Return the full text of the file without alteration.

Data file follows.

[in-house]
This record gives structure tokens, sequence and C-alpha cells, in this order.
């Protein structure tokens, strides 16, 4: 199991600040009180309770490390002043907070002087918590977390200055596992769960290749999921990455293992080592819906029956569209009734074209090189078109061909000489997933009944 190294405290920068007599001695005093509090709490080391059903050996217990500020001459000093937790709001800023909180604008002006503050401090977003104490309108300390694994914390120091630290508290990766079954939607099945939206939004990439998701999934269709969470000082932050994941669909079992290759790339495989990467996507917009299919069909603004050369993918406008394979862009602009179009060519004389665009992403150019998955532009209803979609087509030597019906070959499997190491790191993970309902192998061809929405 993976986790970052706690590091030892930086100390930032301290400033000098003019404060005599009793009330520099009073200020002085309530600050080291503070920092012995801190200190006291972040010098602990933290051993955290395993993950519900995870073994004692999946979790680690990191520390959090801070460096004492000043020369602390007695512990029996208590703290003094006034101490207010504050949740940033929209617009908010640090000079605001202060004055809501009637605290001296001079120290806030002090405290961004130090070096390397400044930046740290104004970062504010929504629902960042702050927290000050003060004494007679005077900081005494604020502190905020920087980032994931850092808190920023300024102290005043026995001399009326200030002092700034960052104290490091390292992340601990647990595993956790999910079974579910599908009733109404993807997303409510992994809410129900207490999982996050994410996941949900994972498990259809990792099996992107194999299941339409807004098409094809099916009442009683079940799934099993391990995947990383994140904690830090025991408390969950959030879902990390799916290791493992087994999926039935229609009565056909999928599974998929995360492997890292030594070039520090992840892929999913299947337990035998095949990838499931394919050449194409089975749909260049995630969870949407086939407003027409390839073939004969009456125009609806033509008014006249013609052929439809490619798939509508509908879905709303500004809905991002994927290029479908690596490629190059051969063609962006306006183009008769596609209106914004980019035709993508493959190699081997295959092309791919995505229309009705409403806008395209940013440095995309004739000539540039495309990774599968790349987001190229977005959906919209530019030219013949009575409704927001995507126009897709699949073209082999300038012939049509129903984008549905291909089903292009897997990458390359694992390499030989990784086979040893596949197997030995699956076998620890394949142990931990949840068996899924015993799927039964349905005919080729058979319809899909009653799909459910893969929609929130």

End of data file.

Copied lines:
[in-house]
This record gives structure tokens, sequence and C-alpha cells, in this order.
């Protein structure tokens, strides 16, 4: 199991600040009180309770490390002043907070002087918590977390200055596992769960290749999921990455293992080592819906029956569209009734074209090189078109061909000489997933009944 190294405290920068007599001695005093509090709490080391059903050996217990500020001459000093937790709001800023909180604008002006503050401090977003104490309108300390694994914390120091630290508290990766079954939607099945939206939004990439998701999934269709969470000082932050994941669909079992290759790339495989990467996507917009299919069909603004050369993918406008394979862009602009179009060519004389665009992403150019998955532009209803979609087509030597019906070959499997190491790191993970309902192998061809929405 993976986790970052706690590091030892930086100390930032301290400033000098003019404060005599009793009330520099009073200020002085309530600050080291503070920092012995801190200190006291972040010098602990933290051993955290395993993950519900995870073994004692999946979790680690990191520390959090801070460096004492000043020369602390007695512990029996208590703290003094006034101490207010504050949740940033929209617009908010640090000079605001202060004055809501009637605290001296001079120290806030002090405290961004130090070096390397400044930046740290104004970062504010929504629902960042702050927290000050003060004494007679005077900081005494604020502190905020920087980032994931850092808190920023300024102290005043026995001399009326200030002092700034960052104290490091390292992340601990647990595993956790999910079974579910599908009733109404993807997303409510992994809410129900207490999982996050994410996941949900994972498990259809990792099996992107194999299941339409807004098409094809099916009442009683079940799934099993391990995947990383994140904690830090025991408390969950959030879902990390799916290791493992087994999926039935229609009565056909999928599974998929995360492997890292030594070039520090992840892929999913299947337990035998095949990838499931394919050449194409089975749909260049995630969870949407086939407003027409390839073939004969009456125009609806033509008014006249013609052929439809490619798939509508509908879905709303500004809905991002994927290029479908690596490629190059051969063609962006306006183009008769596609209106914004980019035709993508493959190699081997295959092309791919995505229309009705409403806008395209940013440095995309004739000539540039495309990774599968790349987001190229977005959906919209530019030219013949009575409704927001995507126009897709699949073209082999300038012939049509129903984008549905291909089903292009897997990458390359694992390499030989990784086979040893596949197997030995699956076998620890394949142990931990949840068996899924015993799927039964349905005919080729058979319809899909009653799909459910893969929609929130």